This is a notable shift from the United States' earlier insistence that al Assad should not play a role in Syria's political transition. After talks with Putin and Lavrov, Kerry also agreed that neither al-Nusra Front nor the Islamic State will be part of the Syrian opposition talks. «Islamic State, Nusra Front and other terrorist groups pose common threat to us, and we reaffirmed today our mutual determination to root out this evil», Lavrov said.

Ukraine is another contentious issue between the United States and Russia that has potential for progress. The both sides pledged allegiance to the Minsk accords. 

Russia and the US have agreed on a number of ‘critical’ issues, particularly with regard to Syria, US Secretary of State John Kerry and Russian Foreign Minister Sergey Lavrov said following talks in Moscow. «The US stands ready to work with Russia», Kerry told journalists after meeting with Russian President Vladimir Putin and Lavrov on Tuesday, Dec.15. He added that the two countries’ officials had «a productive day» and the discussions had been «constructive».

«Despite our countries’ differences, we demonstrated that when the United States and Russia pull together in the same direction, progress can be made», the Secretary stressed. Calling the effort «good diplomacy», the top US diplomat said that the whole global community benefits from such cooperation. «We met here today not as Russia and the US behind the back of other members of the international group on Syrian support, but as co-chairs of this group», Lavrov said, adding that only an «inclusive format» and the collective efforts of all the members of the Syria group can lead to success. «There are concrete ideas on how to most actively implement» the peace deal in the region, Lavrov said, adding that Moscow hopes to remain in close contact.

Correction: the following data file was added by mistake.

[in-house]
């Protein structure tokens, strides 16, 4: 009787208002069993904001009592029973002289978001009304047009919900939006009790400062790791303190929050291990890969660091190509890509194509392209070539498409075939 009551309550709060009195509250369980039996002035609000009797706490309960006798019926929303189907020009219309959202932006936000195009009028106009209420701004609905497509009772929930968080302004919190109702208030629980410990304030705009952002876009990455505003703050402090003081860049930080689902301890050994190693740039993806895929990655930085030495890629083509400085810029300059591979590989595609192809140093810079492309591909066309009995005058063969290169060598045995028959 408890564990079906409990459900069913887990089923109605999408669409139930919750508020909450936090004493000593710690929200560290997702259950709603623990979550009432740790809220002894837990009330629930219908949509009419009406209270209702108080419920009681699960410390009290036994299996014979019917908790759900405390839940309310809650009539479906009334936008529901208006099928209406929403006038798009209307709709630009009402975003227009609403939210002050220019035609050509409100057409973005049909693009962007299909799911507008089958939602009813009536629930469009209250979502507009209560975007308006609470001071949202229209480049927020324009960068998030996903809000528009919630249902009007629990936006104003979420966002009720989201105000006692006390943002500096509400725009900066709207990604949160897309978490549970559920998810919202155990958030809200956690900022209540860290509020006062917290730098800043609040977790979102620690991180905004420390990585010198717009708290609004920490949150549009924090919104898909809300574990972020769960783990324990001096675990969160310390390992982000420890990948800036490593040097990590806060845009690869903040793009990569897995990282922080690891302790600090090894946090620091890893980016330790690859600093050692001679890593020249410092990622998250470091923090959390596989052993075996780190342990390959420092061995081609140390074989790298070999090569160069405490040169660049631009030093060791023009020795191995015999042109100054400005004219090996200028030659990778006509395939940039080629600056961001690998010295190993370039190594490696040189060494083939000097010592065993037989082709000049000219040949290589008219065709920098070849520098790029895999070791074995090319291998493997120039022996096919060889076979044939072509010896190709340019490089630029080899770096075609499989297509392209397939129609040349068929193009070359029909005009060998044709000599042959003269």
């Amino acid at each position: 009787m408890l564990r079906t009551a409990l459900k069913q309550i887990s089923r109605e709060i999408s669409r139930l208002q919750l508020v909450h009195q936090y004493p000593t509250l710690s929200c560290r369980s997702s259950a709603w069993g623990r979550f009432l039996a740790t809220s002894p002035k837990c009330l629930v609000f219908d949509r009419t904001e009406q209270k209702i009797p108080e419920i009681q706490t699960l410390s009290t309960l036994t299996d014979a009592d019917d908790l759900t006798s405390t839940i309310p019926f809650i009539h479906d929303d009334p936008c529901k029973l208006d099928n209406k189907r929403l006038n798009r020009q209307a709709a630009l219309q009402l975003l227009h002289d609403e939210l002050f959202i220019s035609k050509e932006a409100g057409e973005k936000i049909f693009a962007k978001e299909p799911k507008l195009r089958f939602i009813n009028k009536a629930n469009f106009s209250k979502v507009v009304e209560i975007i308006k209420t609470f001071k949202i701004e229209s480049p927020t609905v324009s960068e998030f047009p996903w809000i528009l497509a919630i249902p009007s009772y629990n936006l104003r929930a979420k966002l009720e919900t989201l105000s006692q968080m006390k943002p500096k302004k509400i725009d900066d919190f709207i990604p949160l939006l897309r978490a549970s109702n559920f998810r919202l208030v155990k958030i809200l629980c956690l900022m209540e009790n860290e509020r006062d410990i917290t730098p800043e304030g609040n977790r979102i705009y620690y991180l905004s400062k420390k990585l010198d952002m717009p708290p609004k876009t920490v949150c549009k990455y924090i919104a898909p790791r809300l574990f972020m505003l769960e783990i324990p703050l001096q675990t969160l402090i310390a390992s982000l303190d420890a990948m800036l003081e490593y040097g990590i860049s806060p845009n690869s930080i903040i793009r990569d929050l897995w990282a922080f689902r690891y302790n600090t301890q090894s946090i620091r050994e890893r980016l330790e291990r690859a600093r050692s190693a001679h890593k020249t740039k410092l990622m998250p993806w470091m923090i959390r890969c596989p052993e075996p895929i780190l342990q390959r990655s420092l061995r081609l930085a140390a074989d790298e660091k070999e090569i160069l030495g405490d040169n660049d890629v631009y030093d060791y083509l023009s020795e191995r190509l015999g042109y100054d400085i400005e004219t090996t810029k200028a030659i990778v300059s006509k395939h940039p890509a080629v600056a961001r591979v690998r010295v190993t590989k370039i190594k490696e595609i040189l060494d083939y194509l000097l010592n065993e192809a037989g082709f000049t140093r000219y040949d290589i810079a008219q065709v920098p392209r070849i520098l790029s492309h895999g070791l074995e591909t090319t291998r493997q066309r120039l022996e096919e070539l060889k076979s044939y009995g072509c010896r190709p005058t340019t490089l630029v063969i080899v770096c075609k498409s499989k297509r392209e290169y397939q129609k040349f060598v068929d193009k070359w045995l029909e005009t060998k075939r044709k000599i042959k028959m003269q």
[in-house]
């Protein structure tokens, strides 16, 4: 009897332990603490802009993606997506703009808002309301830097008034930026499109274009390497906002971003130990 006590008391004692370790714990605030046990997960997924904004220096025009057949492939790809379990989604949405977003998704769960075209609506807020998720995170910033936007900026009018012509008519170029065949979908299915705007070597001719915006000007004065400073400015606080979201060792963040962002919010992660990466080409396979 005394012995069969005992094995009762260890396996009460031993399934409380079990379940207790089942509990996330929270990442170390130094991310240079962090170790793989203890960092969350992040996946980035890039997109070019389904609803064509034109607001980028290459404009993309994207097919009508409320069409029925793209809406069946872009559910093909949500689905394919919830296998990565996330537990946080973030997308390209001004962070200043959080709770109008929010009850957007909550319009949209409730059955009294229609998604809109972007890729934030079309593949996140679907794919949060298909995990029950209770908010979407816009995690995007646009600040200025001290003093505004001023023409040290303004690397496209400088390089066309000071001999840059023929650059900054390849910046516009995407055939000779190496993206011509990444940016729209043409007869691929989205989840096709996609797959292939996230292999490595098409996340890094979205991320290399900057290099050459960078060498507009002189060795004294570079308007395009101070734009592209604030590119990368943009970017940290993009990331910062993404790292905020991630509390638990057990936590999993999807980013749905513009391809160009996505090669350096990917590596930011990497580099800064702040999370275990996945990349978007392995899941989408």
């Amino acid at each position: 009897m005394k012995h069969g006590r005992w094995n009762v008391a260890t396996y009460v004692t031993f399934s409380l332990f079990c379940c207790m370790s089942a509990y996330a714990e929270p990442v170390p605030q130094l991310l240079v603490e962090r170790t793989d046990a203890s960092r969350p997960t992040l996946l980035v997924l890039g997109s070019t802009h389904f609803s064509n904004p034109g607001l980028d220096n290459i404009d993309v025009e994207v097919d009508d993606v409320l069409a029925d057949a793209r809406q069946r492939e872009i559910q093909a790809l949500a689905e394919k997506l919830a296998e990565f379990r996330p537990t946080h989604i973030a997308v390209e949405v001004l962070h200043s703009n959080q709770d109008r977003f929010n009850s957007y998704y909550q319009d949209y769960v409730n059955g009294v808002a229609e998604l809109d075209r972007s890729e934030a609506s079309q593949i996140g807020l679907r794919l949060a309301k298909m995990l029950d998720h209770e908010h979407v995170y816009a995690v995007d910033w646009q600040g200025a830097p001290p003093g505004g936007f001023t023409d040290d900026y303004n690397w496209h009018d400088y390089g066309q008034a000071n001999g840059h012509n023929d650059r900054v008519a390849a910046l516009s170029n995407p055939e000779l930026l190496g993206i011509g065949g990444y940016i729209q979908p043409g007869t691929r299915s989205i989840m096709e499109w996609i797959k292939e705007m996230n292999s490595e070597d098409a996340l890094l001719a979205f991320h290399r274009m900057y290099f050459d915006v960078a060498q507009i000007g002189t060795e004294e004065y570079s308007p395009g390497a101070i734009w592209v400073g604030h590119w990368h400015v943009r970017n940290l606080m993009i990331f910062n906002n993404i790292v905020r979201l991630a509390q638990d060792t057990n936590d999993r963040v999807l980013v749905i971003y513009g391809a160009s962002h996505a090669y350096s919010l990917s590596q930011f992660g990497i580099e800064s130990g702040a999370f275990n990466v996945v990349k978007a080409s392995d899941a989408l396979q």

«We don’t seek to isolate Russia as a matter of policy», Kerry said. «But we have consistently said that the world is better off when Russia and the US find common ground and an ability to be able to work together». This is an obvious change of position. It makes spring to mind the remarks made by President Obama this January when he said that «Russia is isolated with its economy in tatters».

* * *

Too important to miss is the fact that Russia and the US agreed on the need to cut the Islamic State from money flows. The group is estimated to hold at least $2 billion — half of which it plundered from Mosul banks last year. According to U.S. Treasury Department, the Islamic State receives another $500 million annually as revenue from smuggled oil. 

With the sale of cultural artifacts and antiquities and taxing its subjected people, the group’s income exceeds a billion dollars annually.

The funds will be spent on tacks in Europe, bribing potential adversaries in the Middle East, stimulating the rank-and-file and acquisition of weapons and ammunition.